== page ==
Arielle Austin

Arielle Austin

Austin, TX

Slow Contemplation, Acrylic, charcoal, pastel on canvas, 24 x 18 inches, 2019, $700 

BIOGRAPHY + ARTIST STATEMENT


Arielle Austin is an Abstract painter based in Austin, TX. Arielle began her painting practice while completing her BA in Graphic Design from California State University Northridge in 2013. Initially used as a tool for personal therapy and spiritual connectedness, Austin’s process based work explores the intimate relationship between subject and viewer. It’s a practice in staying present, while resolving abstract plays on color, composition, and texture. In experimenting with this process, Austin compels the viewer to take a closer look—to become intimate with the art, resembling our very own human nature and desire. To be fully seen and known. In addition to refining her own practice, Arielle can also be found leading Abstract painting workshops for adults, as well as teaching through The Contemporary Austin’s Seeing Things program. Her work has been exhibited at The George Washington Carver Museum, The Carver in San Antonio, Gallery 440 in Fort Worth, and Saatchi’s The Other Art Fair in Dallas. 

ARTIST STATEMENT

 

What is home? Home isn’t always so definitive; a conglomerate of layers. My pieces examine aspects of home, whether pertaining to the body, the domesticity of an apron, or even within an object hanging on a wall. In my work, I explore themes of identity, labor, and connection, frequently within queer spaces and my Filipinx-American culture.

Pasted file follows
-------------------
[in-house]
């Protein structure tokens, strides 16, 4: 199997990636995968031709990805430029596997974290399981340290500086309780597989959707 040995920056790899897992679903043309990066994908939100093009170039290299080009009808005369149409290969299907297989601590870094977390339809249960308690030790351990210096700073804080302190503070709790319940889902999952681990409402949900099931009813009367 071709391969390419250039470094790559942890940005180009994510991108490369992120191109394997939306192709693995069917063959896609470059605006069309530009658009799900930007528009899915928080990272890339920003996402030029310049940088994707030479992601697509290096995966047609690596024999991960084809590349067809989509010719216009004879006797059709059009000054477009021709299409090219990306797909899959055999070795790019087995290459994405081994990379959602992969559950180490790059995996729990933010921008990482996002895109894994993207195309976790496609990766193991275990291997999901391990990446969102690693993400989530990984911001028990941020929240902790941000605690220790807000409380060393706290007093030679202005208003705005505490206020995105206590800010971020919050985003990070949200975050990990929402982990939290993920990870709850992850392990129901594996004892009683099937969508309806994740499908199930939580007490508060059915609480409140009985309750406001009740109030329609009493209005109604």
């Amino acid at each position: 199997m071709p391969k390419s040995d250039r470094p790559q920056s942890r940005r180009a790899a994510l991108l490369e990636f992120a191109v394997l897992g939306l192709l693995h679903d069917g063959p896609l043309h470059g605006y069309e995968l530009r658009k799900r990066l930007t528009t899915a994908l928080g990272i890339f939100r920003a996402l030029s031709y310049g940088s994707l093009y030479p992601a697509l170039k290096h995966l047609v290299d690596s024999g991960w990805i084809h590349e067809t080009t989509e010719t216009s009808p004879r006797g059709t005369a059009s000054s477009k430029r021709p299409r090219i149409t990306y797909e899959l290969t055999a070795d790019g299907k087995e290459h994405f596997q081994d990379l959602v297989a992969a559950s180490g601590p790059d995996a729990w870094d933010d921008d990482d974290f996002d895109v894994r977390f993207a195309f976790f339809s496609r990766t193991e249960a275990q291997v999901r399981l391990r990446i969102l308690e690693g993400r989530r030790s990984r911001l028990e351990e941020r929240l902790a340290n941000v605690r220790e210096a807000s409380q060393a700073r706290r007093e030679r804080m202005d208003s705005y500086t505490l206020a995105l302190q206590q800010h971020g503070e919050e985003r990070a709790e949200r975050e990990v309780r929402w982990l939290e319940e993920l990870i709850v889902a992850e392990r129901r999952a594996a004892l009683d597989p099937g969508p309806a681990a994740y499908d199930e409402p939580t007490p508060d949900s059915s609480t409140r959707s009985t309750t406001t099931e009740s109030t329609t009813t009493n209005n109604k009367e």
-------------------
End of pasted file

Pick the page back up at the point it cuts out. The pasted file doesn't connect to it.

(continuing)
Trans Lives 2019 is part of an on-going series about transgender murders with its focus giving a face to trans and gender non-confirming people that have been killed in the US. Red portraits embroidered on gauze, symbolize the literal and figurative bleeding that has and is happening within this community. Gauze, left white, is utilized to illustrate the delicate fabric of life. The “bleeding” continues with the red fabric backing that flows to the floor.

 
Miscegenation Made Me display a young image of my parents with an appropriated image of a 1930’s anti-Filipino poster. Manila envelopes namesake’s history with abaca fiber connects me to a part of my Filipino culture and a part of American history that throws away culture. We balance between these social constructs and what is true to self. Do we feel at home? Maybe sometimes we do; maybe it's a part of the questions we keep asking ourselves everyday.

Miscegenation Made Me, Polymer print on manila envelope, 14.5 x 18.375 inches, 2020

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@arielle_austin

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